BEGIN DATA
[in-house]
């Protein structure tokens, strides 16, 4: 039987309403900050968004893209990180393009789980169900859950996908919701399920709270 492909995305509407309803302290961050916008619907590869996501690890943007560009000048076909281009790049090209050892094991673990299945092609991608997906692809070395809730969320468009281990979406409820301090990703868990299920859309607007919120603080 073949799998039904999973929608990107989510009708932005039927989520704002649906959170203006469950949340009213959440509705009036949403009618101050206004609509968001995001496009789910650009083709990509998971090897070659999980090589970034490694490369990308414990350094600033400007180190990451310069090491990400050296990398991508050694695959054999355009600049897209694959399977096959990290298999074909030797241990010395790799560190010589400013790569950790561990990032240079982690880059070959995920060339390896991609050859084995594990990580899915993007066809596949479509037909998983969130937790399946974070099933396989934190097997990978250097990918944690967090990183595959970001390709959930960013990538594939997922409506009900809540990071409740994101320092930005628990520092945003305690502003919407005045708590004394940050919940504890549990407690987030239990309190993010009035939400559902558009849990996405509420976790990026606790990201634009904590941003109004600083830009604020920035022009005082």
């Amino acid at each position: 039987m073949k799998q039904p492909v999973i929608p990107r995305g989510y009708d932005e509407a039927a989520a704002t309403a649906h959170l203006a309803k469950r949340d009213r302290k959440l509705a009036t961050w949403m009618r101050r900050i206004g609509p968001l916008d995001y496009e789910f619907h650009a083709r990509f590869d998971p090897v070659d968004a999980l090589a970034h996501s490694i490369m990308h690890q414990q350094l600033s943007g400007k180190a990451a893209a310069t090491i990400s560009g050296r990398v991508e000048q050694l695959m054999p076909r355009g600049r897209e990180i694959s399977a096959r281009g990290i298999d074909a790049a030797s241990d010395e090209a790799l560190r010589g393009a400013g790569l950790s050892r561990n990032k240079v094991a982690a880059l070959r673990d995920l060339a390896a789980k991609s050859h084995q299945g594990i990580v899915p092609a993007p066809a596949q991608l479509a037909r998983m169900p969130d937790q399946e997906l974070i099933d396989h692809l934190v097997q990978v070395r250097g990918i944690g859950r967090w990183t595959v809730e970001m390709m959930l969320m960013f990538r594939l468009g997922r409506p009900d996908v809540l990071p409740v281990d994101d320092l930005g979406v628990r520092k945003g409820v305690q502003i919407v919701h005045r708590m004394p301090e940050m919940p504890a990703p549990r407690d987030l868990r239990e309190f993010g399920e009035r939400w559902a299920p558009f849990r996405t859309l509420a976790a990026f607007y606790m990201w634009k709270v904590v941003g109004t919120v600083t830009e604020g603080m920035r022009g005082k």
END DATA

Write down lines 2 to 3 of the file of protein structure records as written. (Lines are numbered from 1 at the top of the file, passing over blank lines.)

């Protein structure tokens, strides 16, 4: 039987309403900050968004893209990180393009789980169900859950996908919701399920709270 492909995305509407309803302290961050916008619907590869996501690890943007560009000048076909281009790049090209050892094991673990299945092609991608997906692809070395809730969320468009281990979406409820301090990703868990299920859309607007919120603080 073949799998039904999973929608990107989510009708932005039927989520704002649906959170203006469950949340009213959440509705009036949403009618101050206004609509968001995001496009789910650009083709990509998971090897070659999980090589970034490694490369990308414990350094600033400007180190990451310069090491990400050296990398991508050694695959054999355009600049897209694959399977096959990290298999074909030797241990010395790799560190010589400013790569950790561990990032240079982690880059070959995920060339390896991609050859084995594990990580899915993007066809596949479509037909998983969130937790399946974070099933396989934190097997990978250097990918944690967090990183595959970001390709959930960013990538594939997922409506009900809540990071409740994101320092930005628990520092945003305690502003919407005045708590004394940050919940504890549990407690987030239990309190993010009035939400559902558009849990996405509420976790990026606790990201634009904590941003109004600083830009604020920035022009005082």
């Amino acid at each position: 039987m073949k799998q039904p492909v999973i929608p990107r995305g989510y009708d932005e509407a039927a989520a704002t309403a649906h959170l203006a309803k469950r949340d009213r302290k959440l509705a009036t961050w949403m009618r101050r900050i206004g609509p968001l916008d995001y496009e789910f619907h650009a083709r990509f590869d998971p090897v070659d968004a999980l090589a970034h996501s490694i490369m990308h690890q414990q350094l600033s943007g400007k180190a990451a893209a310069t090491i990400s560009g050296r990398v991508e000048q050694l695959m054999p076909r355009g600049r897209e990180i694959s399977a096959r281009g990290i298999d074909a790049a030797s241990d010395e090209a790799l560190r010589g393009a400013g790569l950790s050892r561990n990032k240079v094991a982690a880059l070959r673990d995920l060339a390896a789980k991609s050859h084995q299945g594990i990580v899915p092609a993007p066809a596949q991608l479509a037909r998983m169900p969130d937790q399946e997906l974070i099933d396989h692809l934190v097997q990978v070395r250097g990918i944690g859950r967090w990183t595959v809730e970001m390709m959930l969320m960013f990538r594939l468009g997922r409506p009900d996908v809540l990071p409740v281990d994101d320092l930005g979406v628990r520092k945003g409820v305690q502003i919407v919701h005045r708590m004394p301090e940050m919940p504890a990703p549990r407690d987030l868990r239990e309190f993010g399920e009035r939400w559902a299920p558009f849990r996405t859309l509420a976790a990026f607007y606790m990201w634009k709270v904590v941003g109004t919120v600083t830009e604020g603080m920035r022009g005082k």